Archive for the ‘Armchair’ Category

In a way this post follows on from my previous ramblings in my ‘armchair’ series such as “Armchair R-T-R Designers” and “Armchair R-T-R tooling and manufacturing Logistics” and even my comment piece on “The process in producing an R-T-R Models”.
Questions were recently raised on a popular model railway forum why certain Ready-To-Run (R-T-R) models either have not been or are going to be produced in either Pre-Grouping liveries or form, even to extent that the manufacturers were losing sales because of it. I would point out however that if the demand was not actually there to sell a complete batch, as minimum production run sizes often come into play, of a certain livery then it might be a case of not enough sales rather than one of loosing sales.

I picked up on this because the models in question being discussed were the recently released Adams O2 class 0-4-4t and the forthcoming Pull Push Gate Stock from The Kernow Model Centre, that were not being produced in London South Western Railway (LSWR) liveries. The particular post also cited the fact some manufacturers had already managed to issued Pre-Grouping livery versions such as: the Bachmann E4 Class 0-6-2t and C Class 0-6-0; and the Hornby M7 0-4-4t. Whilst other models including the Hornby 700 Class 0-6-0 and T9 class 4-4-0 and the aforementioned O2 have not yet been so issued.

In an ideal world if money was no object I am sure the likes of The Kernow Model Centre and even the larger manufacturers such as Hornby would love to tool for all permutations and variations of a particular prototype, but economics do rule and decisions have to be taken based on the size of a potential market for a specific variation / livery and the return possible.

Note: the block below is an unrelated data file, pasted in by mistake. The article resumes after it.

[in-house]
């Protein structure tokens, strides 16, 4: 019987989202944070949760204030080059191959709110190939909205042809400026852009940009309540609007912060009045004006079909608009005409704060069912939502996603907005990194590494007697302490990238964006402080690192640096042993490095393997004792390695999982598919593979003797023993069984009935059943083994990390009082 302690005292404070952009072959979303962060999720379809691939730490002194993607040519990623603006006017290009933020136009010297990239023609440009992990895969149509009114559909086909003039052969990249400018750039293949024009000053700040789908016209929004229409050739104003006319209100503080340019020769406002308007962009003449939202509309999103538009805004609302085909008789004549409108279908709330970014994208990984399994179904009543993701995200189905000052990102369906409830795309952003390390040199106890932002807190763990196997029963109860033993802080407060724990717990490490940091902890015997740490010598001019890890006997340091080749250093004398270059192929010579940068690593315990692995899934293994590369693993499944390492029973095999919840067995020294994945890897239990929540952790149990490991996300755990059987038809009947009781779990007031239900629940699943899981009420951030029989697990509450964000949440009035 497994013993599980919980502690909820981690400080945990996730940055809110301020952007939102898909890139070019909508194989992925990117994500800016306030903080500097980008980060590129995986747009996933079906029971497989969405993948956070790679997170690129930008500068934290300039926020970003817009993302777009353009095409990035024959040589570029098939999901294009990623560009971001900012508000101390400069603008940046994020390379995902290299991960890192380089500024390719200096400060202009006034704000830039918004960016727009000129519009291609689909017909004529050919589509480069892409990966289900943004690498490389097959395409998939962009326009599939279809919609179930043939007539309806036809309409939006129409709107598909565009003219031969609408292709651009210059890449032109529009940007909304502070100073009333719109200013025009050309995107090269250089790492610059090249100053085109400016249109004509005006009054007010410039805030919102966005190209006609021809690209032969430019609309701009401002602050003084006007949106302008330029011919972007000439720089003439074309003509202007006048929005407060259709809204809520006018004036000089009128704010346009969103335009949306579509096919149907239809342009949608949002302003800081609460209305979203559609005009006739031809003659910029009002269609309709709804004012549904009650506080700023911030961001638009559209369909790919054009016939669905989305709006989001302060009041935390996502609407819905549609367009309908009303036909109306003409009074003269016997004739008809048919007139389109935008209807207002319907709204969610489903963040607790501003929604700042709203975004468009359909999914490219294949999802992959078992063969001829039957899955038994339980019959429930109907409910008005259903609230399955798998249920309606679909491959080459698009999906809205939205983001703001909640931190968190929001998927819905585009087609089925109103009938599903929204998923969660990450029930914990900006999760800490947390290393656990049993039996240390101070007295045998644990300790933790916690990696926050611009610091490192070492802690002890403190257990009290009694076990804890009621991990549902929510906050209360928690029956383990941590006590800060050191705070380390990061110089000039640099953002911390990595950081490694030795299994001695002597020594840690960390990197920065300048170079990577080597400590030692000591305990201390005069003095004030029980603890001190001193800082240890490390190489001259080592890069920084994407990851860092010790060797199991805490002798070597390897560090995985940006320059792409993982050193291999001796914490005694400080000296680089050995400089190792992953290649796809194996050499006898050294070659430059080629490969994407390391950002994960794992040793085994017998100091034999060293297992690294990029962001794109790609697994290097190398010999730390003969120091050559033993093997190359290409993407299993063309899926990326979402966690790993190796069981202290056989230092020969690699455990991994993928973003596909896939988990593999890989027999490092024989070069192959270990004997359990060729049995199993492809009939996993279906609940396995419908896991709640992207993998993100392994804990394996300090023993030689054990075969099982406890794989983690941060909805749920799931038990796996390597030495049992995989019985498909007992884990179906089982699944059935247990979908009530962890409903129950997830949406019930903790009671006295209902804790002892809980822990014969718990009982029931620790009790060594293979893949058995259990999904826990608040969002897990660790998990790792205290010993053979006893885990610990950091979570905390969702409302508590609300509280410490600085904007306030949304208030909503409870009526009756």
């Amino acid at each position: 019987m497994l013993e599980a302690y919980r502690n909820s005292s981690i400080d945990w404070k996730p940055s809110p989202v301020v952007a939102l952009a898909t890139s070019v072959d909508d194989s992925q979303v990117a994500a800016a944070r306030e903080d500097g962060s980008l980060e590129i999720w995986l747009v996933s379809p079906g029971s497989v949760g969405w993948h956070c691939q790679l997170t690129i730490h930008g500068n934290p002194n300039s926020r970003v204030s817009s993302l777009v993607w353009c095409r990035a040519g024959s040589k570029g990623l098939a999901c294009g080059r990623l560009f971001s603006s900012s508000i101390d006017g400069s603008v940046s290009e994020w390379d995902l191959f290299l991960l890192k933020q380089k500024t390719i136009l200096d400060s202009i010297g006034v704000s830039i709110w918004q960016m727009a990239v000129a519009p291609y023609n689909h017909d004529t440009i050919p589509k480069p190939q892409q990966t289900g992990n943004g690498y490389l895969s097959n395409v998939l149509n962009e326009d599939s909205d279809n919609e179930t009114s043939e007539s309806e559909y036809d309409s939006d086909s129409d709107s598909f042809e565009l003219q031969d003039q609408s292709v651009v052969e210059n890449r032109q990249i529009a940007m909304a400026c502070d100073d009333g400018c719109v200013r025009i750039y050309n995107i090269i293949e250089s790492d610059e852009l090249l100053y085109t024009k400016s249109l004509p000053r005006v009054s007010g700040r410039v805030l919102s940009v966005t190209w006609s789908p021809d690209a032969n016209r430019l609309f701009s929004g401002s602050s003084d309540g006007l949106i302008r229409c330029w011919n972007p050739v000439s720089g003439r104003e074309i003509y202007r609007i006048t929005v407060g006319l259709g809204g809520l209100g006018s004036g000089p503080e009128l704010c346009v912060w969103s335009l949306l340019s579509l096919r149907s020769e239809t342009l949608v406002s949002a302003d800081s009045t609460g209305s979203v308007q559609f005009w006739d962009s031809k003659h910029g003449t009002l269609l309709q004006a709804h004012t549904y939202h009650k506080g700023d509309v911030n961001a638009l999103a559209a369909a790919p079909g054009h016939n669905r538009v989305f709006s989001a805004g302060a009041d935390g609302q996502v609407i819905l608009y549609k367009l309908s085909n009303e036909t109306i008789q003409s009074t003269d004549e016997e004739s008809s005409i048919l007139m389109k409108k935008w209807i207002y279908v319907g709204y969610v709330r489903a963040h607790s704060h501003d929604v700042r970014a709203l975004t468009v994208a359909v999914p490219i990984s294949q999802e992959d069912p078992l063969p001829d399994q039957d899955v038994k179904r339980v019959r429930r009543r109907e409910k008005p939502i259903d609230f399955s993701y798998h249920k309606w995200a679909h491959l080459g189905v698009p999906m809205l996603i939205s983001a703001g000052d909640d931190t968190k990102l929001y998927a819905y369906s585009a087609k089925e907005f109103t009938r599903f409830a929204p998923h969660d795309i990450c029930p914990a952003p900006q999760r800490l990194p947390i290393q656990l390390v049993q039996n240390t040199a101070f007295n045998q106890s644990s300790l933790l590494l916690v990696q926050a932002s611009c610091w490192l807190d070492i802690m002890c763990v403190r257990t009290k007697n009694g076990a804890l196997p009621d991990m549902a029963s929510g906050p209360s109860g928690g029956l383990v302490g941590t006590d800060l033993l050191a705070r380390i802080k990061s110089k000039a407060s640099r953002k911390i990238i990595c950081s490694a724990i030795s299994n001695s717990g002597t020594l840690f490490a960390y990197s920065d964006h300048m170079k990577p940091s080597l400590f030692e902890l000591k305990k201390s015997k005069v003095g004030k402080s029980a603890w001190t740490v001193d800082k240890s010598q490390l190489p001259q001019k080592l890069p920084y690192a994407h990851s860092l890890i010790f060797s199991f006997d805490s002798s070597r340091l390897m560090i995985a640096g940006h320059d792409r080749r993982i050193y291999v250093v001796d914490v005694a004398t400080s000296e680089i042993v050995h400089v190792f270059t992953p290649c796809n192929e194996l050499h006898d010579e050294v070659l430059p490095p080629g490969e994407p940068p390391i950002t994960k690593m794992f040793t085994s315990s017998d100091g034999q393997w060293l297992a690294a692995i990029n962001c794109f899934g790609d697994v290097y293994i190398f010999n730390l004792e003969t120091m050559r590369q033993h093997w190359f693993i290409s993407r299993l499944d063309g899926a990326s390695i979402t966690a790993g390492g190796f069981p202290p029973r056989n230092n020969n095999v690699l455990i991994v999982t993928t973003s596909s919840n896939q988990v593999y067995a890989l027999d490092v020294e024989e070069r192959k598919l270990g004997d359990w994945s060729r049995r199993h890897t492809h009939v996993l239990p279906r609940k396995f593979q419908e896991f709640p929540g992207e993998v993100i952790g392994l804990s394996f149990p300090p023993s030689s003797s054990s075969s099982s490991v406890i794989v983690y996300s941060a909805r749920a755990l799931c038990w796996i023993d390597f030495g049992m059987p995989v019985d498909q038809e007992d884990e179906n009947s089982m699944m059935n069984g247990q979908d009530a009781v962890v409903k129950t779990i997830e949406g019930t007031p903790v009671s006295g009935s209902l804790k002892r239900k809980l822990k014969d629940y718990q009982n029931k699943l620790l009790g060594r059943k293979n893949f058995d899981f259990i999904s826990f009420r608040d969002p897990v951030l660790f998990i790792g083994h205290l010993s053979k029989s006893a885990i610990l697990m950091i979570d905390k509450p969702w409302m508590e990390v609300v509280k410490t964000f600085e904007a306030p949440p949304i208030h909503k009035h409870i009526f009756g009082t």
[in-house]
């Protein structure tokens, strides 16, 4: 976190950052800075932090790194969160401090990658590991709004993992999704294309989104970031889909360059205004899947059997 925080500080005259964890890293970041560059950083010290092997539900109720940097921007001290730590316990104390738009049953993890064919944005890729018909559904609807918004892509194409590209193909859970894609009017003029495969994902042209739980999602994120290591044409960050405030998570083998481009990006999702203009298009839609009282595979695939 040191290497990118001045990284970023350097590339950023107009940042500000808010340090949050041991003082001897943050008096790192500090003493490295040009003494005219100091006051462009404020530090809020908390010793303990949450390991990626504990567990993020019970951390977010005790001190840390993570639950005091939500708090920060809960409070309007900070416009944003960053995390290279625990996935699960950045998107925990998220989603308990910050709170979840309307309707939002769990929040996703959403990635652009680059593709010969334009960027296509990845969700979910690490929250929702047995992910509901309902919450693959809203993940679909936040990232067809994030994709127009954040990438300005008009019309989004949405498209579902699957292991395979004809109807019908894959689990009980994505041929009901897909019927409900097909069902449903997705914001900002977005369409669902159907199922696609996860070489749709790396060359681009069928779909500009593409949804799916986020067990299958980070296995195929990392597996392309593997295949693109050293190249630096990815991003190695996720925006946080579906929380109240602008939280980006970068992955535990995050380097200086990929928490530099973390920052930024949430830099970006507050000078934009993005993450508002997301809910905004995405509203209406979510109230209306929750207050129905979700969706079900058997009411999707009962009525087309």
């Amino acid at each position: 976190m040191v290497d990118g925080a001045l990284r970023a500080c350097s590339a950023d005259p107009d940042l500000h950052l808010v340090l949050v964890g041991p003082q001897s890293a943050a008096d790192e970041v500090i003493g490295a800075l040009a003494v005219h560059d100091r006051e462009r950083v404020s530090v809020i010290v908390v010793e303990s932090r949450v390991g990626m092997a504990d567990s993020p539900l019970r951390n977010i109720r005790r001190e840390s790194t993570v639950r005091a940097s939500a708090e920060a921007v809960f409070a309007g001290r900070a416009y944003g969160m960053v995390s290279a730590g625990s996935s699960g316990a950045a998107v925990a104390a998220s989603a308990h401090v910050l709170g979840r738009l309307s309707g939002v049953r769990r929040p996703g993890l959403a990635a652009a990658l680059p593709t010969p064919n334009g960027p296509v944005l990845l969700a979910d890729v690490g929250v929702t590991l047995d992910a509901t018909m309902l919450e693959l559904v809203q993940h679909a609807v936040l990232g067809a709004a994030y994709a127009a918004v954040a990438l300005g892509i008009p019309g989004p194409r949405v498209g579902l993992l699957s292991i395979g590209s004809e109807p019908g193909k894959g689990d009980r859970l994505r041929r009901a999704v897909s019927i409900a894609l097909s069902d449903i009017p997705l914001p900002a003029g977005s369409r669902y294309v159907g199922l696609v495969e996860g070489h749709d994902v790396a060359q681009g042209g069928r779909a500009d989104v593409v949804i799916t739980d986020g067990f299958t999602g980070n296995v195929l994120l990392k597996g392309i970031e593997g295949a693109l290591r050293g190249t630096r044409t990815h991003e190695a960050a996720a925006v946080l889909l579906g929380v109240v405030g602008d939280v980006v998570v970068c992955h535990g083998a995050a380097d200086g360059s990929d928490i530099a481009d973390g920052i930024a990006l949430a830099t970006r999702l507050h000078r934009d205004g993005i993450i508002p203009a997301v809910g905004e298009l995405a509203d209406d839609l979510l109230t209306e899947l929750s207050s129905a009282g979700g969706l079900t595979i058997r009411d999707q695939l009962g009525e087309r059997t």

Where the existing tooling is correct / accurate for the same locomotive / rolling with either no or very limited detail changes for an earlier period such as the Pre-Grouping era, or even early Grouping times, then producing such liveries, in perhaps a smaller production run becomes a viable option. However where there would need to be substantial tooling changes, complexities or even completely new tooling the return on such an expense, that can easily run into tens of thousands of pounds, against potential sales needs to be taken into account.

I would therefore not perhaps rule out an LSWR liveried Adams O2 at some stage, as this importantly could be achieved from the existing tooling.

With respect to the Kennow Model Centre ex LSWR Gate Stock these were modified in the early 1930’s from the original LSWR design and therefore the proposed tooling would not be correct for any liveries before that modification took place. Sets 373/4 were converted to Southern Railway air control system in 1929/30 and at the same time gained the standard Southern Railway four window pull push unit style front end, instead of the earlier LSWR 3 window front end.  Set 272 was disbanded in 1929 (prior to driving front end and air control conversion) and reformed as set 363 in 1933, with standard SR front and air control, as per sets 373/4.